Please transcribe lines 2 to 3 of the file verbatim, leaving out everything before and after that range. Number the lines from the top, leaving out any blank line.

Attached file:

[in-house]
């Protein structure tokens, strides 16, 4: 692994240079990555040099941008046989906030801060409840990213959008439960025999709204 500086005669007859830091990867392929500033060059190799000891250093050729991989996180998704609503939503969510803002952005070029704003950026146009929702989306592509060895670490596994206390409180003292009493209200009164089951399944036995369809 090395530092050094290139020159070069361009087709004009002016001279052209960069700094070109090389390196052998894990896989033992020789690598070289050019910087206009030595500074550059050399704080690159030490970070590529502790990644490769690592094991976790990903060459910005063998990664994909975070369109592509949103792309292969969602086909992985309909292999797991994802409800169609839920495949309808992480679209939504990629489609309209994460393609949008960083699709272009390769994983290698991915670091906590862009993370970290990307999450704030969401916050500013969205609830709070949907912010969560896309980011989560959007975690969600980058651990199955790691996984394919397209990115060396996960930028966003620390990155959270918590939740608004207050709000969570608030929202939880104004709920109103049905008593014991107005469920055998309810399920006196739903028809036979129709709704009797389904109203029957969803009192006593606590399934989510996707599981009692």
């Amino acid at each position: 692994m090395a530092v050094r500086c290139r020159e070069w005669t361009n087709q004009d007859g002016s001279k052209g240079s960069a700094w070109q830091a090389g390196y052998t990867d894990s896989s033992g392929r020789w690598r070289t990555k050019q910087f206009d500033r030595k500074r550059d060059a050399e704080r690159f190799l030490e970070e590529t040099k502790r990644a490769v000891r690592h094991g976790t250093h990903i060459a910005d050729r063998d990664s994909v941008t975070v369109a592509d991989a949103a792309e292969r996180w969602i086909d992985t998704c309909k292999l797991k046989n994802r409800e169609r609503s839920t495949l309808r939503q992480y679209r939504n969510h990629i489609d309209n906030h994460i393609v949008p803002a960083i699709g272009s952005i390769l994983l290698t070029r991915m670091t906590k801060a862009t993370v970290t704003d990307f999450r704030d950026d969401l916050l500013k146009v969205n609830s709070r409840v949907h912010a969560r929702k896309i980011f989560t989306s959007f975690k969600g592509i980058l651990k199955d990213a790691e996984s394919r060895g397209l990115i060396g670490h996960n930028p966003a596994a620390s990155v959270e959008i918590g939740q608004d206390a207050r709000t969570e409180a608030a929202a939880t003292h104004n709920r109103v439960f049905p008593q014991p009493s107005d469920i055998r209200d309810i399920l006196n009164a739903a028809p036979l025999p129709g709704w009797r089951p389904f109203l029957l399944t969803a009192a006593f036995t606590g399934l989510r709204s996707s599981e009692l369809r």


């Protein structure tokens, strides 16, 4: 692994240079990555040099941008046989906030801060409840990213959008439960025999709204 500086005669007859830091990867392929500033060059190799000891250093050729991989996180998704609503939503969510803002952005070029704003950026146009929702989306592509060895670490596994206390409180003292009493209200009164089951399944036995369809 090395530092050094290139020159070069361009087709004009002016001279052209960069700094070109090389390196052998894990896989033992020789690598070289050019910087206009030595500074550059050399704080690159030490970070590529502790990644490769690592094991976790990903060459910005063998990664994909975070369109592509949103792309292969969602086909992985309909292999797991994802409800169609839920495949309808992480679209939504990629489609309209994460393609949008960083699709272009390769994983290698991915670091906590862009993370970290990307999450704030969401916050500013969205609830709070949907912010969560896309980011989560959007975690969600980058651990199955790691996984394919397209990115060396996960930028966003620390990155959270918590939740608004207050709000969570608030929202939880104004709920109103049905008593014991107005469920055998309810399920006196739903028809036979129709709704009797389904109203029957969803009192006593606590399934989510996707599981009692």
């Amino acid at each position: 692994m090395a530092v050094r500086c290139r020159e070069w005669t361009n087709q004009d007859g002016s001279k052209g240079s960069a700094w070109q830091a090389g390196y052998t990867d894990s896989s033992g392929r020789w690598r070289t990555k050019q910087f206009d500033r030595k500074r550059d060059a050399e704080r690159f190799l030490e970070e590529t040099k502790r990644a490769v000891r690592h094991g976790t250093h990903i060459a910005d050729r063998d990664s994909v941008t975070v369109a592509d991989a949103a792309e292969r996180w969602i086909d992985t998704c309909k292999l797991k046989n994802r409800e169609r609503s839920t495949l309808r939503q992480y679209r939504n969510h990629i489609d309209n906030h994460i393609v949008p803002a960083i699709g272009s952005i390769l994983l290698t070029r991915m670091t906590k801060a862009t993370v970290t704003d990307f999450r704030d950026d969401l916050l500013k146009v969205n609830s709070r409840v949907h912010a969560r929702k896309i980011f989560t989306s959007f975690k969600g592509i980058l651990k199955d990213a790691e996984s394919r060895g397209l990115i060396g670490h996960n930028p966003a596994a620390s990155v959270e959008i918590g939740q608004d206390a207050r709000t969570e409180a608030a929202a939880t003292h104004n709920r109103v439960f049905p008593q014991p009493s107005d469920i055998r209200d309810i399920l006196n009164a739903a028809p036979l025999p129709g709704w009797r089951p389904f109203l029957l399944t969803a009192a006593f036995t606590g399934l989510r709204s996707s599981e009692l369809r």